@Benedetta_Carnaghi, love the photo—did you really run in the mask the entire way? I’d go mad doing that—whenever it’s under 10ºF I need something over my nose and mouth, and it drives me crazy (and fogs up my glasses).
@scottpdawson, lovely writeup and great photos, as always. It was also heartening to hear how many people went out of their way to make the day a little more special for others, even while intersecting only in place and not in time.
@julie19, it’s hilarious that you were sidetracked by your race by a neighbor wanting to chat about car repairs—not something that’s generally a problem. But I know what you mean about the hills out there in Groton. We did a pancake breakfast run from McLean to Groton last year around this time, and I was surprised at how nasty those hills were. We’ll get back to group pancake breakfast runs eventually, and then you can show off your hills to more people!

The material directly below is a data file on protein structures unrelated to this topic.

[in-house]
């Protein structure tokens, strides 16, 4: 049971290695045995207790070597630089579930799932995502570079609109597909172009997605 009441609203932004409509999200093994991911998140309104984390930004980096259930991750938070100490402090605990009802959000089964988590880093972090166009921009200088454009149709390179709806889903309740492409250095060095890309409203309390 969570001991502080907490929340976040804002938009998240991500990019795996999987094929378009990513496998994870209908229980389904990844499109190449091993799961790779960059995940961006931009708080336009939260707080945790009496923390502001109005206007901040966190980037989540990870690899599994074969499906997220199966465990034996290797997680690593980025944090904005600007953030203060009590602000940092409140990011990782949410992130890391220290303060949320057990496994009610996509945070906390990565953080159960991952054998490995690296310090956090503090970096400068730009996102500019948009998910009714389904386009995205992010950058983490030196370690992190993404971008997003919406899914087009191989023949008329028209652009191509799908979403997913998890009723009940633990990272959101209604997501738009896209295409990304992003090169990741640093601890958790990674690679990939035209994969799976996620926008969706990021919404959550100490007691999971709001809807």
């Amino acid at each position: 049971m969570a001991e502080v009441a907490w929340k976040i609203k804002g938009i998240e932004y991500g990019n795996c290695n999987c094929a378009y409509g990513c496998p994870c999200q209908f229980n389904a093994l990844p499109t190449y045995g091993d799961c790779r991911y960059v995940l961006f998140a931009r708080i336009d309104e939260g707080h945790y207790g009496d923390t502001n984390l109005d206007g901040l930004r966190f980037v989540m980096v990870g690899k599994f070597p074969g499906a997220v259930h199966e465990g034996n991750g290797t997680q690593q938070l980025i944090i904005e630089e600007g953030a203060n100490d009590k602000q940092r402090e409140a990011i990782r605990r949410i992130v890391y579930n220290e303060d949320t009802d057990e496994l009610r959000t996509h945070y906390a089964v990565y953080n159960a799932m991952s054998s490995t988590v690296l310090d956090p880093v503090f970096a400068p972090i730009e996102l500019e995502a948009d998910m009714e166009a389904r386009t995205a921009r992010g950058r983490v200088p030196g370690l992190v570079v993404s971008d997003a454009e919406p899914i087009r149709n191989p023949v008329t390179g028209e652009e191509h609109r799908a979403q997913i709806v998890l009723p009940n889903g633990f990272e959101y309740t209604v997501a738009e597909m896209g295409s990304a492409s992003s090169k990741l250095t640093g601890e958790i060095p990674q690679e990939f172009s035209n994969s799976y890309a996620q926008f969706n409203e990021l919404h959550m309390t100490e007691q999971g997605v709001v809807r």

Just to clarify it was @Mr_Hector who marked the course!! Thank you, Joel!
@adamengst I mostly run with the mask. I sometimes slide it down to breathe when I don’t see anybody around and then put it back up when I see people coming my way. But yeah—it’s no fun!
Hi–I’m a first-time FLRC forum poster and I just ran my first serious 10K. I didn’t even get the chance to register for the Skunk Cabbage 10K, but I trained for it anyway.
Yesterday starting at noon, I completed a course on the waterfront trail (verified by Map My Run). I stayed right on my goal pace, despite road crossings, friendly dogs, and kids on scooters along the way. I’m excited about next year’s race. Congrats to everyone who got out there yesterday!
I ran the virtual half several weeks ago, but the run itself was not good. Yesterday, while out on a 20 mile run (which went much better), I saw a ton of skunk cabbages, along with geese, a snake, a hawk, and an osprey.